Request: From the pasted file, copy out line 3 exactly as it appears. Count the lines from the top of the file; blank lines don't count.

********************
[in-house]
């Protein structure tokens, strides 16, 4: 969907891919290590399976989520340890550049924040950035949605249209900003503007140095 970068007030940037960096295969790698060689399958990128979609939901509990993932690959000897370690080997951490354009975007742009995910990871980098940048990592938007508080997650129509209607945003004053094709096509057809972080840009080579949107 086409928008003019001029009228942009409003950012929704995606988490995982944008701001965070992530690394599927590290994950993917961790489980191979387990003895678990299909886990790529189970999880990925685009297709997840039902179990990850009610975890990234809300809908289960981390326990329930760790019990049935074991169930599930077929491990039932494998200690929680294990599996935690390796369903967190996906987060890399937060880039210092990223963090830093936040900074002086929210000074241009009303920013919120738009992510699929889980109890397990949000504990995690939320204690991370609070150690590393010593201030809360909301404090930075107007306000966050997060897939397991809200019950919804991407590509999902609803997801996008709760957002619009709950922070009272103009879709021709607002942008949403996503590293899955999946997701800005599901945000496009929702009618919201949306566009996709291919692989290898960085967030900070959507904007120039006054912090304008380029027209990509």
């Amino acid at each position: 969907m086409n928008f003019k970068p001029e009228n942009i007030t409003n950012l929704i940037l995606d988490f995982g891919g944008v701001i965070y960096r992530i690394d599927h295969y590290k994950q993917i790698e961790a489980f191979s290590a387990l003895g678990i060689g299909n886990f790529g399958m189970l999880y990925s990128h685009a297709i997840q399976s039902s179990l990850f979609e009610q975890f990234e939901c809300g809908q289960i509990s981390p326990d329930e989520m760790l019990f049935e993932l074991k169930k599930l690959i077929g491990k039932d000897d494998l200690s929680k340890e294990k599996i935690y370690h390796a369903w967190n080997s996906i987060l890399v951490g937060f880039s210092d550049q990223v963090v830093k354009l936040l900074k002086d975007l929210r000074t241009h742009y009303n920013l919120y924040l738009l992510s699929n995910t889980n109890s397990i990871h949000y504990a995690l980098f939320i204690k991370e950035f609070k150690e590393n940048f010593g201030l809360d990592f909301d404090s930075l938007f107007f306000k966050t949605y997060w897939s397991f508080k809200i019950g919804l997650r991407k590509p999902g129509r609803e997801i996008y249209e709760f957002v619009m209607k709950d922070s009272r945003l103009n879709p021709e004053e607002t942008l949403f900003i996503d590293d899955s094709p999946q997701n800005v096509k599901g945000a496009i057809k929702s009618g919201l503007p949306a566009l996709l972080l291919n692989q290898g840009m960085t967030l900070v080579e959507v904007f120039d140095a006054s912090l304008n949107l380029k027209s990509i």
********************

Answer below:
């Amino acid at each position: 969907m086409n928008f003019k970068p001029e009228n942009i007030t409003n950012l929704i940037l995606d988490f995982g891919g944008v701001i965070y960096r992530i690394d599927h295969y590290k994950q993917i790698e961790a489980f191979s290590a387990l003895g678990i060689g299909n886990f790529g399958m189970l999880y990925s990128h685009a297709i997840q399976s039902s179990l990850f979609e009610q975890f990234e939901c809300g809908q289960i509990s981390p326990d329930e989520m760790l019990f049935e993932l074991k169930k599930l690959i077929g491990k039932d000897d494998l200690s929680k340890e294990k599996i935690y370690h390796a369903w967190n080997s996906i987060l890399v951490g937060f880039s210092d550049q990223v963090v830093k354009l936040l900074k002086d975007l929210r000074t241009h742009y009303n920013l919120y924040l738009l992510s699929n995910t889980n109890s397990i990871h949000y504990a995690l980098f939320i204690k991370e950035f609070k150690e590393n940048f010593g201030l809360d990592f909301d404090s930075l938007f107007f306000k966050t949605y997060w897939s397991f508080k809200i019950g919804l997650r991407k590509p999902g129509r609803e997801i996008y249209e709760f957002v619009m209607k709950d922070s009272r945003l103009n879709p021709e004053e607002t942008l949403f900003i996503d590293d899955s094709p999946q997701n800005v096509k599901g945000a496009i057809k929702s009618g919201l503007p949306a566009l996709l972080l291919n692989q290898g840009m960085t967030l900070v080579e959507v904007f120039d140095a006054s912090l304008n949107l380029k027209s990509i």